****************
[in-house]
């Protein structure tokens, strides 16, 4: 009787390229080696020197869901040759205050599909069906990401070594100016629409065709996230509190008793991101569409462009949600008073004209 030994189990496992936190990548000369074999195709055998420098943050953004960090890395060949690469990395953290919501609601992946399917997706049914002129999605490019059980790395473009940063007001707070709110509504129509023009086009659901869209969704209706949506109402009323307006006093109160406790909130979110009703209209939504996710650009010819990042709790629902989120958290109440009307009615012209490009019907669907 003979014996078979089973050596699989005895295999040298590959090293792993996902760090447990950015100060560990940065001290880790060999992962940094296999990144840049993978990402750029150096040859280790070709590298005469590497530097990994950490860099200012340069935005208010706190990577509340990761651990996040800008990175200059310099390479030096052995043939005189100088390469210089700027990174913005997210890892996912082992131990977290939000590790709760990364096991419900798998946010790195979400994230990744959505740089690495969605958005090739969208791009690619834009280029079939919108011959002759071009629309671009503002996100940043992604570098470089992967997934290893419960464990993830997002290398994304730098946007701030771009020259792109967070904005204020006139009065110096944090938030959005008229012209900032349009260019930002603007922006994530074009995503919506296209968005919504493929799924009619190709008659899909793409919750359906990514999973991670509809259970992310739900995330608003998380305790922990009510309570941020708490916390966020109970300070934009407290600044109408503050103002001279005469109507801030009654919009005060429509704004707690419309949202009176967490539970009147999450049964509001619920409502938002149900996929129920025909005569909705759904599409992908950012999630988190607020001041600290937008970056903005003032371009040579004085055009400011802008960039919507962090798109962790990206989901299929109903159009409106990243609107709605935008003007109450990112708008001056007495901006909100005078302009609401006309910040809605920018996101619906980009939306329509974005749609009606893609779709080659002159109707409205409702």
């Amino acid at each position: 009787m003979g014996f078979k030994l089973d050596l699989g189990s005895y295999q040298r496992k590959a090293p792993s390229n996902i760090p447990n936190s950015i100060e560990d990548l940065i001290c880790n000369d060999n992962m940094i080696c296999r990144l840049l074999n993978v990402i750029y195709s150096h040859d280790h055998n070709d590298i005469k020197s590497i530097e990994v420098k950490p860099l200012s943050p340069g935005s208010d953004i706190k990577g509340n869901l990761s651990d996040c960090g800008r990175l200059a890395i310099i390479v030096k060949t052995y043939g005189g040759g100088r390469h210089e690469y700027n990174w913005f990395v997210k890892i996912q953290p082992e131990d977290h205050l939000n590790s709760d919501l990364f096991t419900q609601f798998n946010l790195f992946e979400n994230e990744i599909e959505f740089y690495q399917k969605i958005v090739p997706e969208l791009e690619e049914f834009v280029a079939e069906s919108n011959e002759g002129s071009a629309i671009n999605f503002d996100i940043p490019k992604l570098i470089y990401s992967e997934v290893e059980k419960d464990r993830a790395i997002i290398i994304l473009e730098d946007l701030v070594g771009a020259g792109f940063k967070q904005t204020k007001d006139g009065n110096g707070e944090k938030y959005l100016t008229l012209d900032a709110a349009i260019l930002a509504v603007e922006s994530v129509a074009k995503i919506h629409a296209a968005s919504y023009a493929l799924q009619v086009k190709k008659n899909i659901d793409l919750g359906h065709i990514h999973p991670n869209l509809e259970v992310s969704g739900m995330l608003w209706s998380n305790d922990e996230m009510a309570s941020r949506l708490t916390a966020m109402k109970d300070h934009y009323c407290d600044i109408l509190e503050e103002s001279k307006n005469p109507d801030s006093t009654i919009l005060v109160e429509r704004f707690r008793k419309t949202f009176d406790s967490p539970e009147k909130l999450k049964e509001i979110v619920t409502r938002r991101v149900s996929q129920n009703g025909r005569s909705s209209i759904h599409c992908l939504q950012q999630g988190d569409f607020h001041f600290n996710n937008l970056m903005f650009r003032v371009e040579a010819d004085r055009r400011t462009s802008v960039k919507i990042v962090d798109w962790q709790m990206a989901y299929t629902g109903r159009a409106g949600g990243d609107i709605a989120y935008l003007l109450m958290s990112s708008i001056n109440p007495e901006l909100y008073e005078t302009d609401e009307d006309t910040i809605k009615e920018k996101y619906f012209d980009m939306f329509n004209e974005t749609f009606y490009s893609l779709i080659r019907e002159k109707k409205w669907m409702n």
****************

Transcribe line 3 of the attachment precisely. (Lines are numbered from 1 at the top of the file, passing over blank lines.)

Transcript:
């Amino acid at each position: 009787m003979g014996f078979k030994l089973d050596l699989g189990s005895y295999q040298r496992k590959a090293p792993s390229n996902i760090p447990n936190s950015i100060e560990d990548l940065i001290c880790n000369d060999n992962m940094i080696c296999r990144l840049l074999n993978v990402i750029y195709s150096h040859d280790h055998n070709d590298i005469k020197s590497i530097e990994v420098k950490p860099l200012s943050p340069g935005s208010d953004i706190k990577g509340n869901l990761s651990d996040c960090g800008r990175l200059a890395i310099i390479v030096k060949t052995y043939g005189g040759g100088r390469h210089e690469y700027n990174w913005f990395v997210k890892i996912q953290p082992e131990d977290h205050l939000n590790s709760d919501l990364f096991t419900q609601f798998n946010l790195f992946e979400n994230e990744i599909e959505f740089y690495q399917k969605i958005v090739p997706e969208l791009e690619e049914f834009v280029a079939e069906s919108n011959e002759g002129s071009a629309i671009n999605f503002d996100i940043p490019k992604l570098i470089y990401s992967e997934v290893e059980k419960d464990r993830a790395i997002i290398i994304l473009e730098d946007l701030v070594g771009a020259g792109f940063k967070q904005t204020k007001d006139g009065n110096g707070e944090k938030y959005l100016t008229l012209d900032a709110a349009i260019l930002a509504v603007e922006s994530v129509a074009k995503i919506h629409a296209a968005s919504y023009a493929l799924q009619v086009k190709k008659n899909i659901d793409l919750g359906h065709i990514h999973p991670n869209l509809e259970v992310s969704g739900m995330l608003w209706s998380n305790d922990e996230m009510a309570s941020r949506l708490t916390a966020m109402k109970d300070h934009y009323c407290d600044i109408l509190e503050e103002s001279k307006n005469p109507d801030s006093t009654i919009l005060v109160e429509r704004f707690r008793k419309t949202f009176d406790s967490p539970e009147k909130l999450k049964e509001i979110v619920t409502r938002r991101v149900s996929q129920n009703g025909r005569s909705s209209i759904h599409c992908l939504q950012q999630g988190d569409f607020h001041f600290n996710n937008l970056m903005f650009r003032v371009e040579a010819d004085r055009r400011t462009s802008v960039k919507i990042v962090d798109w962790q709790m990206a989901y299929t629902g109903r159009a409106g949600g990243d609107i709605a989120y935008l003007l109450m958290s990112s708008i001056n109440p007495e901006l909100y008073e005078t302009d609401e009307d006309t910040i809605k009615e920018k996101y619906f012209d980009m939306f329509n004209e974005t749609f009606y490009s893609l779709i080659r019907e002159k109707k409205w669907m409702n």